Greece still on target for balanced budget , sacrifices 'worst since war'

ATHENS, Greece – Greece remains on track to balance its budget this year, helped by a recovery in tax revenues after years of huge efforts by Greeks, a senior finance official said Wednesday.

Deputy finance minister Christos Staikouras said the country was expected to post a budget surplus of about 345 million euros ($463 million) before interest payments this year — a key target set by bailout lenders.

The January-October balance stood at 1.1 billion euros ($1.48 billion), Staikouras said, after traditionally weak tax revenues came in 250 million euros ($335.8 million) above target, at 35.59 billion euros ($47.8 billion) for the 10-month period.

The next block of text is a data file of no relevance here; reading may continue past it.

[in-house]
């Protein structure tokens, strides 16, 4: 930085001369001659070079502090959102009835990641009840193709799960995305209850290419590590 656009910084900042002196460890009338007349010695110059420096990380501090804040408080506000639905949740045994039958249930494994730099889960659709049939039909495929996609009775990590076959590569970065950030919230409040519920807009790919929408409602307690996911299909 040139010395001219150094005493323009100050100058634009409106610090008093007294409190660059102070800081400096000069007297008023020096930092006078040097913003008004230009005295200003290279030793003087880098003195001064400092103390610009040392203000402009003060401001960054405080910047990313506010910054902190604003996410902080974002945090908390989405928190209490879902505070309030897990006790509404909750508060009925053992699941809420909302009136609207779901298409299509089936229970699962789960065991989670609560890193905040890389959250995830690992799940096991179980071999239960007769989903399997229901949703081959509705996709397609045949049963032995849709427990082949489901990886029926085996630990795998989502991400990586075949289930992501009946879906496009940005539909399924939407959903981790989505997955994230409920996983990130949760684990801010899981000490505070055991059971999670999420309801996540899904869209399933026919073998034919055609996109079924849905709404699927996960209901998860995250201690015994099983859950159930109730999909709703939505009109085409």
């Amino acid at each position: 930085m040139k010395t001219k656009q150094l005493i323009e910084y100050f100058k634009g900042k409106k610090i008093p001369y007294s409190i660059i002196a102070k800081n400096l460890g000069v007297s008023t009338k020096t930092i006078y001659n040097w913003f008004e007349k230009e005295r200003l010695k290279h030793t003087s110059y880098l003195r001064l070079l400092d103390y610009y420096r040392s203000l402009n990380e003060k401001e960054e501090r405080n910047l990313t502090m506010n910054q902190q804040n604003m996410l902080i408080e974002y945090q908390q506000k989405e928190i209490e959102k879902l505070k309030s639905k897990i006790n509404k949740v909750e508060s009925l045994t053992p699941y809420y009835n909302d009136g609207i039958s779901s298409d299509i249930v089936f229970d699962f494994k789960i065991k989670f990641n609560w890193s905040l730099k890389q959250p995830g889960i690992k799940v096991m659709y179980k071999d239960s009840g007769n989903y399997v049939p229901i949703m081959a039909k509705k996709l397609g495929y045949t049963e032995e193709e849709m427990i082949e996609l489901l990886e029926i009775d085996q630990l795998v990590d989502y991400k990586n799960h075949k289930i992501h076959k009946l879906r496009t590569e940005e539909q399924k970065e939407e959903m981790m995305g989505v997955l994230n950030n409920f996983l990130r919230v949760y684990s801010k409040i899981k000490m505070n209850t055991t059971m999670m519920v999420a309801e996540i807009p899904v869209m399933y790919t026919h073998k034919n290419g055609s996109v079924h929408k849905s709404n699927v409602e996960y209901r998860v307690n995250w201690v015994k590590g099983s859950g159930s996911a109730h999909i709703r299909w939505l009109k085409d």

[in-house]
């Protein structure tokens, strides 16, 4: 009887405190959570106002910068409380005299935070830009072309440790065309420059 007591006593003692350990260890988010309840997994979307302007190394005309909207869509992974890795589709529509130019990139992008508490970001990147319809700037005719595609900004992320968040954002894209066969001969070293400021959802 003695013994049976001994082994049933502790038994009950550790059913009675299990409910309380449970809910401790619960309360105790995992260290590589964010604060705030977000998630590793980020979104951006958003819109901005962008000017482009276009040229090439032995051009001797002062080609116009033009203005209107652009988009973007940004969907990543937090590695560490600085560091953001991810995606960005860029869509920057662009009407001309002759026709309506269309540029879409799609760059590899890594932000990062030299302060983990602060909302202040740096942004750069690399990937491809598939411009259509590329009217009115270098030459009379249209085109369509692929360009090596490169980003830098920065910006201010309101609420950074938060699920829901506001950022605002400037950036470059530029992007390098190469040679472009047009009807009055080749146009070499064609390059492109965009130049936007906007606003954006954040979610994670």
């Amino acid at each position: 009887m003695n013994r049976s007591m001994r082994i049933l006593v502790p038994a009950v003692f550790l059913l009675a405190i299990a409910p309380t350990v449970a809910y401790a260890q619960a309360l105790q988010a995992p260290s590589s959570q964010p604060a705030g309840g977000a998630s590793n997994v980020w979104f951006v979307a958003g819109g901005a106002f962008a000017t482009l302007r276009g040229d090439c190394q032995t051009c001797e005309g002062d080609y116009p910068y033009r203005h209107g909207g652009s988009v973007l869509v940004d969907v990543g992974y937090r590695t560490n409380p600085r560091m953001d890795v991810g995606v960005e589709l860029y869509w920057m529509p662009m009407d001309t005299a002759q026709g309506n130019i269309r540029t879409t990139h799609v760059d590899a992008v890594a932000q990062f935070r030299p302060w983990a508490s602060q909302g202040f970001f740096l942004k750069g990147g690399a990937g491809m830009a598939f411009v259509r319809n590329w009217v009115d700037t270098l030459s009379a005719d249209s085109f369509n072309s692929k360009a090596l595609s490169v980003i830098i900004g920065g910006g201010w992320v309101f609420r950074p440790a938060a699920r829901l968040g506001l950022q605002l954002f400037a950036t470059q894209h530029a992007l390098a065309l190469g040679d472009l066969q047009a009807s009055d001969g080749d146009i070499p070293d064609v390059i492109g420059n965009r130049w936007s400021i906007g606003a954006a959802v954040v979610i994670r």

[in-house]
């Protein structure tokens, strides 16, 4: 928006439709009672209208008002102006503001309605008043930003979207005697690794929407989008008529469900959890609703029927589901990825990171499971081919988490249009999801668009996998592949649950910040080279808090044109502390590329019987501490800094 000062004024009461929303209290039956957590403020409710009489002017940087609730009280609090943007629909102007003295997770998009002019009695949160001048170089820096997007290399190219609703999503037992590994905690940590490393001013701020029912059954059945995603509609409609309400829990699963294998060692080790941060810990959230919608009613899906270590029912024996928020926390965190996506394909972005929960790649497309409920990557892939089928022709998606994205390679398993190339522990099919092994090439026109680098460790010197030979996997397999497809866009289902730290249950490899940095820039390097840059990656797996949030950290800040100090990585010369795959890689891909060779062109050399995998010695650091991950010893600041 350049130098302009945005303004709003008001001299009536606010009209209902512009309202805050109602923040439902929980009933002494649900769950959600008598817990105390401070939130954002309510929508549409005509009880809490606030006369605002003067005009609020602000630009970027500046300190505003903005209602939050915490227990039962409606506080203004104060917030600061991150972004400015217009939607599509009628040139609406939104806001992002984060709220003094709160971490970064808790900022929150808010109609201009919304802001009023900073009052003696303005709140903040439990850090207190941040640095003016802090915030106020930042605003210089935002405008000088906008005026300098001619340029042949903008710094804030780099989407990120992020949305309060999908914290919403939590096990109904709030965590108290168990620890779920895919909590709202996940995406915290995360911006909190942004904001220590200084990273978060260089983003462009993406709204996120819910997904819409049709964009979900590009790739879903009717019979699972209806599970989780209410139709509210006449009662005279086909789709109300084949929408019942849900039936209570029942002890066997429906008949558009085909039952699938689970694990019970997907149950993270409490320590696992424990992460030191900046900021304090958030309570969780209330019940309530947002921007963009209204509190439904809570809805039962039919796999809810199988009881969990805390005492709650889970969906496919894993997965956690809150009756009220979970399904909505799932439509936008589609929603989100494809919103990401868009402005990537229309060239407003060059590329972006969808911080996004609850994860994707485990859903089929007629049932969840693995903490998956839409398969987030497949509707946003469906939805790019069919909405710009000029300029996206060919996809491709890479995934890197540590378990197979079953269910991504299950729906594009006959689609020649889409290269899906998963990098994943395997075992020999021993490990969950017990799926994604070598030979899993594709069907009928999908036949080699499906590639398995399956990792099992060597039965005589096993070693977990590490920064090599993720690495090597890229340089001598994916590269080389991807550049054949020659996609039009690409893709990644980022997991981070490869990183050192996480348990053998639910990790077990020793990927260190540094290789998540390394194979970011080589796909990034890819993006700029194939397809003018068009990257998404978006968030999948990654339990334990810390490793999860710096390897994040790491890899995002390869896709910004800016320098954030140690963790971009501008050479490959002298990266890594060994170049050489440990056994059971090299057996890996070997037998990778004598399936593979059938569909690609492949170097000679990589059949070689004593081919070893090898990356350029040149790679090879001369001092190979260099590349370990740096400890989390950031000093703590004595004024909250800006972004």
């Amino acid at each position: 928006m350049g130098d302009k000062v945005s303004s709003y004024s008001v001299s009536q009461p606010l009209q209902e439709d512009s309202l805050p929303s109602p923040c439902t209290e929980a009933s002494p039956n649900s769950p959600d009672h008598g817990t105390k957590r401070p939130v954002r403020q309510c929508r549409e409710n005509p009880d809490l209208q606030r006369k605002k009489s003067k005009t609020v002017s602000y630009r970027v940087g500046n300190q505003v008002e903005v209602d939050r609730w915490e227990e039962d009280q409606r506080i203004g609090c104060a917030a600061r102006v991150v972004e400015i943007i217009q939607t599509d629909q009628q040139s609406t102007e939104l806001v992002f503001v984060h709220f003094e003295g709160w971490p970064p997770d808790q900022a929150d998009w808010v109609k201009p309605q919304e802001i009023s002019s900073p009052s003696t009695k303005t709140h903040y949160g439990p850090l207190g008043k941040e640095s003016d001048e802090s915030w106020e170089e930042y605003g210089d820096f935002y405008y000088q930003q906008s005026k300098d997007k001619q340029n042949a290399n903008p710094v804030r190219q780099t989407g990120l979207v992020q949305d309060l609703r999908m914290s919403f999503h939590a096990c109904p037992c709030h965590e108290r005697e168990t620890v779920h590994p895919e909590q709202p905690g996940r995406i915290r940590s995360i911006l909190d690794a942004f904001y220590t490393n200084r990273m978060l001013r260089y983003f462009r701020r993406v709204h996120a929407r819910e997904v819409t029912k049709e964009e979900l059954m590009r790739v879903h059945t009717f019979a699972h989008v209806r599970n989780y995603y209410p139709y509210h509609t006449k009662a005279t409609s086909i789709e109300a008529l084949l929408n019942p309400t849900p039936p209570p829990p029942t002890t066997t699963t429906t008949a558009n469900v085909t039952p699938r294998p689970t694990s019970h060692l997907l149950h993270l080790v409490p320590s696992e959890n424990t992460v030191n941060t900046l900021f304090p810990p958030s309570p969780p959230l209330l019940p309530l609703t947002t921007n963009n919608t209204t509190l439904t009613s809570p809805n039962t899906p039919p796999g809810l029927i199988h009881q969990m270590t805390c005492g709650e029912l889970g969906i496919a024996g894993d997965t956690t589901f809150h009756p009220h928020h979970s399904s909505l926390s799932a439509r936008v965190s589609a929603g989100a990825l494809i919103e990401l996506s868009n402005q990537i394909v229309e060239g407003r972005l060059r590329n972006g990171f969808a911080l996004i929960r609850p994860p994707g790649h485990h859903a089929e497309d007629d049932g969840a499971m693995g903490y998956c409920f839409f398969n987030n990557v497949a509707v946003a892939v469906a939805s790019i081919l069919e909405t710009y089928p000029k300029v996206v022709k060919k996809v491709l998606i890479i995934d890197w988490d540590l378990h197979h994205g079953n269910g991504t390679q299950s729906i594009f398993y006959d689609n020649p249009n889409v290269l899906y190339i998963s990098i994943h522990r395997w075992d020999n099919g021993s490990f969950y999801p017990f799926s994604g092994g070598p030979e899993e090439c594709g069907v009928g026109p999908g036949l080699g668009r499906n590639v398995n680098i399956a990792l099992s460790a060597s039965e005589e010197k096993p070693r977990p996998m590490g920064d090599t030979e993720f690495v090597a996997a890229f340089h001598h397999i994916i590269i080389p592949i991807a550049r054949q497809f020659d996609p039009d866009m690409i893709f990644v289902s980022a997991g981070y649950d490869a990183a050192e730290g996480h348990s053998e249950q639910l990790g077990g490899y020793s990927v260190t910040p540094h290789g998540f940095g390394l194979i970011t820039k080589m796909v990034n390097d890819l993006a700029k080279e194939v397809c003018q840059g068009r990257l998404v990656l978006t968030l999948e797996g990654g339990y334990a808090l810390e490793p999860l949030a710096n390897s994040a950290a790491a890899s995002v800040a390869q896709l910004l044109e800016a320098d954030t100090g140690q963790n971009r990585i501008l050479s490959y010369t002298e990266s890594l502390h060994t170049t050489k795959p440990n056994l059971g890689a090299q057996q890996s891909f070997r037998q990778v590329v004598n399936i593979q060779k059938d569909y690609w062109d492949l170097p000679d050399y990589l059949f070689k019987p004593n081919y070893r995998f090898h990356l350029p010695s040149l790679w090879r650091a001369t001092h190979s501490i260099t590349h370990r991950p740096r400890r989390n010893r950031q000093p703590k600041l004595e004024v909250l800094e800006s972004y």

“It seems that the country will meet its national target. Of course, this is due to the enormous sacrifices made by Greeks, unprecedented in post-war Europe,” Staikouras said.

Unemployment in Greece is nearing 28 per cent, amid rapidly increasing poverty due to years of austerity measures imposed in exchange for the bailout program worth 240 billion euros ($322 billion).

Greece is currently in talks with bailout inspectors to try and resolve a disagreement over 2014 budget cuts and how to ease government protection for distressed mortgages.

The left-wing opposition Syriza described the negotiations as a sham.

“These negotiations with the Europeans are a charade. The (government) is in fact reciting its loyalty to its lenders,” a party statement said. “Its goal was and remains the resolute implementation of bailout commitments with no consideration for the social cost.”